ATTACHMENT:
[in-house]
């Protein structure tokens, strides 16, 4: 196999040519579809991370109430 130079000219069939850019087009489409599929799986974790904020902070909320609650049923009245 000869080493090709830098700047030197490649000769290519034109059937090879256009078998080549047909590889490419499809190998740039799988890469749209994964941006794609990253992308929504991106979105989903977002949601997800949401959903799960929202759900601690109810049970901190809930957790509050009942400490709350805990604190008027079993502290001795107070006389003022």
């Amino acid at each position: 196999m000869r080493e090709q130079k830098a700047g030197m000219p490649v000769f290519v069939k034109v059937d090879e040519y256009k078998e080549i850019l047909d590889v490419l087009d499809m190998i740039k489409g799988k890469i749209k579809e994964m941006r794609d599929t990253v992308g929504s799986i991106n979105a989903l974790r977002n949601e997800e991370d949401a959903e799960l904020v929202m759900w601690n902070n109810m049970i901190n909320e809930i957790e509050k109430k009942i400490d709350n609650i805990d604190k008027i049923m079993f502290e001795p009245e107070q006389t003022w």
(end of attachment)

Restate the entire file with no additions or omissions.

[in-house]
């Protein structure tokens, strides 16, 4: 196999040519579809991370109430 130079000219069939850019087009489409599929799986974790904020902070909320609650049923009245 000869080493090709830098700047030197490649000769290519034109059937090879256009078998080549047909590889490419499809190998740039799988890469749209994964941006794609990253992308929504991106979105989903977002949601997800949401959903799960929202759900601690109810049970901190809930957790509050009942400490709350805990604190008027079993502290001795107070006389003022």
């Amino acid at each position: 196999m000869r080493e090709q130079k830098a700047g030197m000219p490649v000769f290519v069939k034109v059937d090879e040519y256009k078998e080549i850019l047909d590889v490419l087009d499809m190998i740039k489409g799988k890469i749209k579809e994964m941006r794609d599929t990253v992308g929504s799986i991106n979105a989903l974790r977002n949601e997800e991370d949401a959903e799960l904020v929202m759900w601690n902070n109810m049970i901190n909320e809930i957790e509050k109430k009942i400490d709350n609650i805990d604190k008027i049923m079993f502290e001795p009245e107070q006389t003022w």